5 Citations (Scopus)


With this paper we explore the potential of committees in parliamentary systems of government to influence environmental public policy making. We draw on delegation theory to argue that parliamentary committees are crucial ex post mechanisms used by the legislature (the principal) to monitor the activities of the executive (its agent). To examine this relationship in depth, we focus on the United Kingdom's Environmental Audit (select) Committee (EAC), which is an innovation as the world's first cross-cutting environmental parliamentary committee. We find that delegation theory provides fresh insights into the relationship between the EAC, the legislature, the executive, and the wider public. We find that an incomplete system of delegation in the United Kingdom has left an accountability deficit, meaning that the EAC's ability to exert influence on the executive's environmental policy is limited.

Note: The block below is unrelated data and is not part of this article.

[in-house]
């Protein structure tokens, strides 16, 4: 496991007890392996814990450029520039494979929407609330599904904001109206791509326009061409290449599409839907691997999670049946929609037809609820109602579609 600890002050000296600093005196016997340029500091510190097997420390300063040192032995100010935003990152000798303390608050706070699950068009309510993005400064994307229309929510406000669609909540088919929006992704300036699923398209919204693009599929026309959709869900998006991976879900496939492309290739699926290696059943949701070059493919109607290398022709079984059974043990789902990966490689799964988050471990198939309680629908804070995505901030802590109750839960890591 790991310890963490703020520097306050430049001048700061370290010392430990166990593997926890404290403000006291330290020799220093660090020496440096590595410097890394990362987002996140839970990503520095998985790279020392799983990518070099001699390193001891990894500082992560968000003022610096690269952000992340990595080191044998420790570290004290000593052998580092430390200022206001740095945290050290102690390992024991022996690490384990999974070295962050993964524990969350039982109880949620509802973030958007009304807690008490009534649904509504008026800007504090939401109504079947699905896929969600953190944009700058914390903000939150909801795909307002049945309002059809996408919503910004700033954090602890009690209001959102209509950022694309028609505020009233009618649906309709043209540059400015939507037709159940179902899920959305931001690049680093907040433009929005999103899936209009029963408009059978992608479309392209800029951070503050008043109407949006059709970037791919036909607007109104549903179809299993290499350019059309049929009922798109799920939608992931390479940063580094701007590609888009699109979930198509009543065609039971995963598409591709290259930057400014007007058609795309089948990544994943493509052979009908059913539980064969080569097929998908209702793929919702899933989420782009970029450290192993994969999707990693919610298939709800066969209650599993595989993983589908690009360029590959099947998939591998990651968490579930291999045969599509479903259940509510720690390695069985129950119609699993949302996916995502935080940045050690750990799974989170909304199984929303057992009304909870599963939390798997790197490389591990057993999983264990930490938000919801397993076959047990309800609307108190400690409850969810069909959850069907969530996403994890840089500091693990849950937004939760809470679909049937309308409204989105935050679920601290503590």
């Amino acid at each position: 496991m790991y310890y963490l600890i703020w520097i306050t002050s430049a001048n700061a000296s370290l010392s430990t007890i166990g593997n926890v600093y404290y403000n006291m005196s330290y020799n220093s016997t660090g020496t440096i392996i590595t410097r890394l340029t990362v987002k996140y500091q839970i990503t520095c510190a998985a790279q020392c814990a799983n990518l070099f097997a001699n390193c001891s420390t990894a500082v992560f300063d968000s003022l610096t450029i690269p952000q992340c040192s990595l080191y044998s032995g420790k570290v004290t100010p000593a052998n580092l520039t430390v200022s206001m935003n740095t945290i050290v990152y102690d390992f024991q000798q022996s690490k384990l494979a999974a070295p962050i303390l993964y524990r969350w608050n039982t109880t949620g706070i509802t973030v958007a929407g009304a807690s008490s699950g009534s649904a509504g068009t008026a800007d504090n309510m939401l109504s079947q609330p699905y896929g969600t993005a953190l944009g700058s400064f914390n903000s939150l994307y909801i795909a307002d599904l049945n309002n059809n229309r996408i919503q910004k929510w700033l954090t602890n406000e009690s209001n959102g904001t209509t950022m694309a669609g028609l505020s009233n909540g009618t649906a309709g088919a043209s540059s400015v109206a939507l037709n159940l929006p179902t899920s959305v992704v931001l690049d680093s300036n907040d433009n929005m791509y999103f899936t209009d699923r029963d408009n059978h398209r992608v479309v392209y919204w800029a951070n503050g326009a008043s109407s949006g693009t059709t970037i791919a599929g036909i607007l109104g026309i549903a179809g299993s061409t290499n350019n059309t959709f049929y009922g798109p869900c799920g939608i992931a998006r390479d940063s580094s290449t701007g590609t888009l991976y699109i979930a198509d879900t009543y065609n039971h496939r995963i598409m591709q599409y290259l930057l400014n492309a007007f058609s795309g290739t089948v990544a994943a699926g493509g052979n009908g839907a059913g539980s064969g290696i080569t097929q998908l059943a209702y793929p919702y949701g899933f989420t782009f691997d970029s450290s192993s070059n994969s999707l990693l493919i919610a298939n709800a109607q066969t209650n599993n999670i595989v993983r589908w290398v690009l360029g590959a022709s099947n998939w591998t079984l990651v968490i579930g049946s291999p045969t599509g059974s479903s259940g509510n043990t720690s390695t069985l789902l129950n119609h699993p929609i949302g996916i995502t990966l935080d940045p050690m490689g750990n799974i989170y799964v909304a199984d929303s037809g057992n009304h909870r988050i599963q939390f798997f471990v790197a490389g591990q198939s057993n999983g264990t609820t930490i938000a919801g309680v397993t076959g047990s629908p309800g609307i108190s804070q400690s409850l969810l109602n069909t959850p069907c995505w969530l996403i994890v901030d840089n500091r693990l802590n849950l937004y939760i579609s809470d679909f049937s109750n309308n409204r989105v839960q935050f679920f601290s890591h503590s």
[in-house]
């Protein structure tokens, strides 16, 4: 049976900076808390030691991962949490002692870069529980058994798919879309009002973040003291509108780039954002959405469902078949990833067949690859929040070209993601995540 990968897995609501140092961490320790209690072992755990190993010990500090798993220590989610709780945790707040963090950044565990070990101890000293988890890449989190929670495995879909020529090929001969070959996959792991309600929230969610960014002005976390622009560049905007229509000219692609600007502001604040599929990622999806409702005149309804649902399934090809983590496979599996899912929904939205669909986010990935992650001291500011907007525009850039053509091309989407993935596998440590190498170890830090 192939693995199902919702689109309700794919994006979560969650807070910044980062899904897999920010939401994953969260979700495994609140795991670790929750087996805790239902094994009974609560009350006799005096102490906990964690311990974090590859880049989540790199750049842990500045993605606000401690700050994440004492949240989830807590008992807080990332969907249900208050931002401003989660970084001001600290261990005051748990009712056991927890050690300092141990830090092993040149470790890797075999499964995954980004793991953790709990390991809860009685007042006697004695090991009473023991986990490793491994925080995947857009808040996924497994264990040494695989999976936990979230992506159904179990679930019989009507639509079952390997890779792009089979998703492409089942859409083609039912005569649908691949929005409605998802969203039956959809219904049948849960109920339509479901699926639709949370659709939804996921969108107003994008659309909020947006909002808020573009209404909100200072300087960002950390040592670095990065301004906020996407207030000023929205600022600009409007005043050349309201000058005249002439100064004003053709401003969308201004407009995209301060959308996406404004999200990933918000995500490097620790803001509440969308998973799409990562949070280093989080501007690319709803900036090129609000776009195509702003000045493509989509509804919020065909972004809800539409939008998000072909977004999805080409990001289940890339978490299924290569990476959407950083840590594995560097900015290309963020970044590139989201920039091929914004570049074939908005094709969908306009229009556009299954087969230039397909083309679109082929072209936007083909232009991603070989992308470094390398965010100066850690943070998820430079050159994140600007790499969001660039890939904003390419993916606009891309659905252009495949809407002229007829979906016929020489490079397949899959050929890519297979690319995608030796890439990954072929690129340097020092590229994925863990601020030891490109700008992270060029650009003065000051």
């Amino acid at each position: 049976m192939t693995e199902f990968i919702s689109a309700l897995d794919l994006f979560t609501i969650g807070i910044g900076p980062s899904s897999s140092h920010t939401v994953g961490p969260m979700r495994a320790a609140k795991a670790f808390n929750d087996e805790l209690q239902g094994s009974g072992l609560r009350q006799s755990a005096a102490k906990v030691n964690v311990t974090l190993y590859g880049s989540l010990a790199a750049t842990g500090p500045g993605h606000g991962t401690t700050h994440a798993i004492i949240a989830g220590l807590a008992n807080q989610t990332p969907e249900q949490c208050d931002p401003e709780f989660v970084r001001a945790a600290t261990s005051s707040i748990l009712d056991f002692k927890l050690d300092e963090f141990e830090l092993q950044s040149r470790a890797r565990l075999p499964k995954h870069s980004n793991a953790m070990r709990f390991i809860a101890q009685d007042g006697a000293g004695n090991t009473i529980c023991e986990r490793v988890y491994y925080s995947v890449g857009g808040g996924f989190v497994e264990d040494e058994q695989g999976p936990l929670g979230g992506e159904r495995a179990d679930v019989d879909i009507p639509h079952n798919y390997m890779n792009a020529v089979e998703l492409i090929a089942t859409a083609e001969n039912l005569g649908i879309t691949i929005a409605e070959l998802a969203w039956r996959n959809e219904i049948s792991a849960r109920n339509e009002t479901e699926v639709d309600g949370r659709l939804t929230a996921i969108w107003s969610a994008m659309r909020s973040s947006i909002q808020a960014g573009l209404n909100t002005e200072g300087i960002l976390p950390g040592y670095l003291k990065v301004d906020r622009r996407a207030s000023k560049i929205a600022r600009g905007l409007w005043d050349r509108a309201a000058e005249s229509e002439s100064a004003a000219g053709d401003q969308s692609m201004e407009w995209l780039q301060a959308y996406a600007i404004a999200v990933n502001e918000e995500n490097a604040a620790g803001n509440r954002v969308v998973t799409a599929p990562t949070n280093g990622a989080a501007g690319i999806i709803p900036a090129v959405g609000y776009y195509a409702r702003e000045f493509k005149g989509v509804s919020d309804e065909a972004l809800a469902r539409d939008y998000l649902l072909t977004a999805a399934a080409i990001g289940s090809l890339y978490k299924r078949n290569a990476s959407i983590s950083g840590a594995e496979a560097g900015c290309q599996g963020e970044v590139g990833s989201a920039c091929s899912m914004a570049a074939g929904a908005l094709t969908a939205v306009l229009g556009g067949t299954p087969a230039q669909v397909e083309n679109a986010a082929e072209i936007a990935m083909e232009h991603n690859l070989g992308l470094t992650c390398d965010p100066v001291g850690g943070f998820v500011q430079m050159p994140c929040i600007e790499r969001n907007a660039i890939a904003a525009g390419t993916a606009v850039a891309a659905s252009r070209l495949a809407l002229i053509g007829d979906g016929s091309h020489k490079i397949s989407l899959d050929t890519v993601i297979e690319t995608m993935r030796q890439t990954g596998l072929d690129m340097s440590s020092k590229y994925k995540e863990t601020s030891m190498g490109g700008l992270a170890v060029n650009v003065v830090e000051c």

Original languageEnglish
Pages (from-to)619-632
Number of pages14
JournalEnvironment and Planning C: Government and Policy
Issue number4
Publication statusPublished - 1 Jan 2013


  • delegation theory
  • environmental policy
  • evidence
  • parliamentary committees
  • policy influence
  • accountability
  • policy making
  • regional policy
  • state role
  • theoretical study
  • United Kingdom

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